Since the global economy is heavily dependent on petroleum and sensitive to its price (Singapore, for example, almost entirely so – 90% of all primary energy consumption), then we should adjust our plans and visions of the future to include one where elevated (+$100 Barrel) prices are the norm and overall supply is highly inelastic. This is basically the CEA scenario, and their vision have been well borne out by recent data. And this has some very serious implications especially in regard to the feasibility of productive-factor accumulation growth-strategies in lesser developed countries.

    In other words, the era of easy, cheap, ‘low-hanging-fruit’ motor fuels is over, and that has major consequences for the future development of the world economy; to include major shifts in living and patterns of behavior and economic activities in countries heavily dependent on petroleum. In a way, it’s not much different from water issues in the Western United States, and people there have simply learned to live with less.

    Technological progress in costly and resource-intensive extraction seems to be helpful mostly in stretching what would have been a 70’s-style supply shock into a long, slow rise in real prices. I don’t think it’s all that alarmist to think that oil goes to $200 a barrel by 2025. If this happens steadily and predictably then we can probably adjust without a debilitating crisis. Citizens of poor nations will probably be locked out of the mass automobilization of their societies for some time.

    When you put the “peak oil” idea that way, it seems completely reasonable to me – even (potentially) justifying some proactive precautionary policies – just in case. It seems to me the difference between this realistic framing and peak-oil alarmism is mostly one of magnitude.


    admin Reply:

    I don’t disagree. Where Greer and the other Peak Oilers go wrong, though, is in their disengagement of (futile) exhortations for behavioral change from the incentive structures provided by market signals. People use less energy when prices tell them to (and reciprocally, businesses accelerate energy innovations in response to the same ‘disequilibrium’). Moral appeals are utterly marginal.

    There are of course plenty of sensible policy options, in an ideal world, but far less in the real one. Energy consumption subsidies are almost unimaginably stupid, but for a number of societies they cannot be eliminated without triggering a revolution. If stupidity means survival, no regime is going to opt for intelligence.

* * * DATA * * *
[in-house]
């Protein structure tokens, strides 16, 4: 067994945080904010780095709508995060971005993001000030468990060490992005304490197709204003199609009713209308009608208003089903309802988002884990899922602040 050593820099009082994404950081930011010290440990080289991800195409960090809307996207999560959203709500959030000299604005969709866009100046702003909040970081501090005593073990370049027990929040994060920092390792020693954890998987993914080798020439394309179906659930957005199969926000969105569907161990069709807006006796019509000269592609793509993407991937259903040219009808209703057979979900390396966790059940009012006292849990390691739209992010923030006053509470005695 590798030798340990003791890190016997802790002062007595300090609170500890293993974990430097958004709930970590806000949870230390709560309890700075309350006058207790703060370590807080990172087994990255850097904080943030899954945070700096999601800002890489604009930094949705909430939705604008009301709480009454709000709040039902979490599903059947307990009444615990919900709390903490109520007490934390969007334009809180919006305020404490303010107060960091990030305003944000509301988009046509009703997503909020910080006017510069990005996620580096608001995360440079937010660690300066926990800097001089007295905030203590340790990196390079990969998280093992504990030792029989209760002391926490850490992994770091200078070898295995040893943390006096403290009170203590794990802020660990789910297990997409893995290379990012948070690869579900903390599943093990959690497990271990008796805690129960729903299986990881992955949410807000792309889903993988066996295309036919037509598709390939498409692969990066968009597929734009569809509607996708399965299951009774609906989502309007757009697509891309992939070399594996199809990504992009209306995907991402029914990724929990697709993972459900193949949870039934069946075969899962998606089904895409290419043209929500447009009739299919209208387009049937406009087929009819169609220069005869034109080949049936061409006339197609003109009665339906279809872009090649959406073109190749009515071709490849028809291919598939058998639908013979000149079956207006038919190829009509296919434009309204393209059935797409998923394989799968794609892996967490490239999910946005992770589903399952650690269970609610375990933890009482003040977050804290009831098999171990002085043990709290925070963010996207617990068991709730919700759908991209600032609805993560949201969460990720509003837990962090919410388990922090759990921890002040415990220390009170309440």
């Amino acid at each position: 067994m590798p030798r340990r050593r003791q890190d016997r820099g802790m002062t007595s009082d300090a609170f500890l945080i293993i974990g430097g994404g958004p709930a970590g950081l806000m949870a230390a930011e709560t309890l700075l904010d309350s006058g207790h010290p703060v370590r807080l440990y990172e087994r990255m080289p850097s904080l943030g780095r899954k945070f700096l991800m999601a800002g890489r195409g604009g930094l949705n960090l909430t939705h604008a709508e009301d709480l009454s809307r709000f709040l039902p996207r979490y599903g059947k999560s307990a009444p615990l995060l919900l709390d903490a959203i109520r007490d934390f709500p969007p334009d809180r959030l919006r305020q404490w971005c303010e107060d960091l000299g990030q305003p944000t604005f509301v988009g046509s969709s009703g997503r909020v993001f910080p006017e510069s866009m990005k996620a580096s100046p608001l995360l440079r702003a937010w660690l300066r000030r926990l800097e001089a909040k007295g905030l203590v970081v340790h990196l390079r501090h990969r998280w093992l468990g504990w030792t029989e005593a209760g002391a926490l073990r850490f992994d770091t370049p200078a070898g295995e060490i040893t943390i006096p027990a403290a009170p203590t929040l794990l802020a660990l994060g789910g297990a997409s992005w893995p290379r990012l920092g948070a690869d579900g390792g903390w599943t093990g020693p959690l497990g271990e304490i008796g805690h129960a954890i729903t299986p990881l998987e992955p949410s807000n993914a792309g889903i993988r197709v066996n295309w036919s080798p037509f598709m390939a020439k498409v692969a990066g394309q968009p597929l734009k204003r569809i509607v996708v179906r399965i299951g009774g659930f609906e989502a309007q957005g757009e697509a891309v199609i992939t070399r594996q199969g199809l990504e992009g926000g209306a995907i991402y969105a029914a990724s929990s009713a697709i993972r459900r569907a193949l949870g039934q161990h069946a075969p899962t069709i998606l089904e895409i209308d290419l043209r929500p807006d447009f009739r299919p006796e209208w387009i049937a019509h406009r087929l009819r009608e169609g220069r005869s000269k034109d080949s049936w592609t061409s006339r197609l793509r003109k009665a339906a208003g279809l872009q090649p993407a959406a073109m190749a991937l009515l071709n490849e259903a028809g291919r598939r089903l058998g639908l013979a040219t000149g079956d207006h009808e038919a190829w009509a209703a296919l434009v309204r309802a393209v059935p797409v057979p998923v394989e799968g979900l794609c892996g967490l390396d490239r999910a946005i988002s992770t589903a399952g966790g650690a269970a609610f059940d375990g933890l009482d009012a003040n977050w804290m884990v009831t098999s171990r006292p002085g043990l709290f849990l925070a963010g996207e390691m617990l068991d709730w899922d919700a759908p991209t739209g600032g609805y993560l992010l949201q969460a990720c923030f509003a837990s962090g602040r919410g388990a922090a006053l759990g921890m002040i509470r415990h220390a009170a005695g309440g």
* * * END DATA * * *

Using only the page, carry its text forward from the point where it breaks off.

Similarly, it would make (abstract) sense to eliminate all income and corporate taxes, replacing them entirely with energy, raw materials consumption, and pollution taxes. How politically plausible is that? It’s scarcely necessary to answer.


    sviga lae Reply:

    Exactly, the epistemological sins committed by the peak-oilers are dual:

    1) Forgetting that historical and present marginal supply and demand responses reveal information *only at those margins* and not beyond them, thus misestimating the sensitivity to prices, in combination with:

    2) Not accounting for secular trends in technology; where increasing capabilities and lowered costs intersect with 1), placing much faith in existing production models is foolhardy.


    admin Reply:

    It’s a central theoretical commitment for these guys that techno-economic solutions are enveloped by larger ecological structures, from which they can’t in principle escape. Greer typically talks about technology as if it’s a sub-component of energy extraction, destined to fall into a decay trajectory once Peak Oil truly begins to bite. This strikes me as deeply misconceived, but it’s worth a serious argument.

    Posted on July 18th, 2013 at 2:42 am Reply | Quote
  • Bill Says:

    Just posted a link to xenosystems in the comments on this Spectator article entitled “A New Reformation.” Hopefully I didn’t butcher the description of this blog.


    admin Reply:

    Thanks — but I’d be more than surprised if they were to bite. They’re looking for something politically usable, and the final stage of GOP despair hasn’t fully set in yet.


    Posted on July 18th, 2013 at 3:35 am Reply | Quote